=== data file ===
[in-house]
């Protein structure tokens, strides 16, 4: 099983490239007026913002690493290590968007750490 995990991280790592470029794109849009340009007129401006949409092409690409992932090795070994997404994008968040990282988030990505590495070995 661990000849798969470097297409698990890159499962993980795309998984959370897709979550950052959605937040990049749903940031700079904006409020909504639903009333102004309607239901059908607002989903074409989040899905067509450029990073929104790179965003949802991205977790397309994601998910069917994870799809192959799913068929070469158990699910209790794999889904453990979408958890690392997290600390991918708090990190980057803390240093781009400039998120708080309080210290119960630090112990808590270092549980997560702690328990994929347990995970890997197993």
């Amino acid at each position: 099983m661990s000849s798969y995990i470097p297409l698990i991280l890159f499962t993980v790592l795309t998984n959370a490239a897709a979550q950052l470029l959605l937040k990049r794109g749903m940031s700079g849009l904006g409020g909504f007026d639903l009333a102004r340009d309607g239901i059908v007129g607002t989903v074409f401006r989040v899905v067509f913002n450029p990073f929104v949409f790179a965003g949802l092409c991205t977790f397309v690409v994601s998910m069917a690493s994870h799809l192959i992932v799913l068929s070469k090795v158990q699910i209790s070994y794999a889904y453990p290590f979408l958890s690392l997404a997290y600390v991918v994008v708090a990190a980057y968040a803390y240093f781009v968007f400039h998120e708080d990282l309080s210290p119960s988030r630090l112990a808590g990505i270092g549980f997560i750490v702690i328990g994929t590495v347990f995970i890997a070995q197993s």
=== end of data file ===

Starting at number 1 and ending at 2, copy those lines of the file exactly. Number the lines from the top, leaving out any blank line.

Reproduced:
[in-house]
């Protein structure tokens, strides 16, 4: 099983490239007026913002690493290590968007750490 995990991280790592470029794109849009340009007129401006949409092409690409992932090795070994997404994008968040990282988030990505590495070995 661990000849798969470097297409698990890159499962993980795309998984959370897709979550950052959605937040990049749903940031700079904006409020909504639903009333102004309607239901059908607002989903074409989040899905067509450029990073929104790179965003949802991205977790397309994601998910069917994870799809192959799913068929070469158990699910209790794999889904453990979408958890690392997290600390991918708090990190980057803390240093781009400039998120708080309080210290119960630090112990808590270092549980997560702690328990994929347990995970890997197993």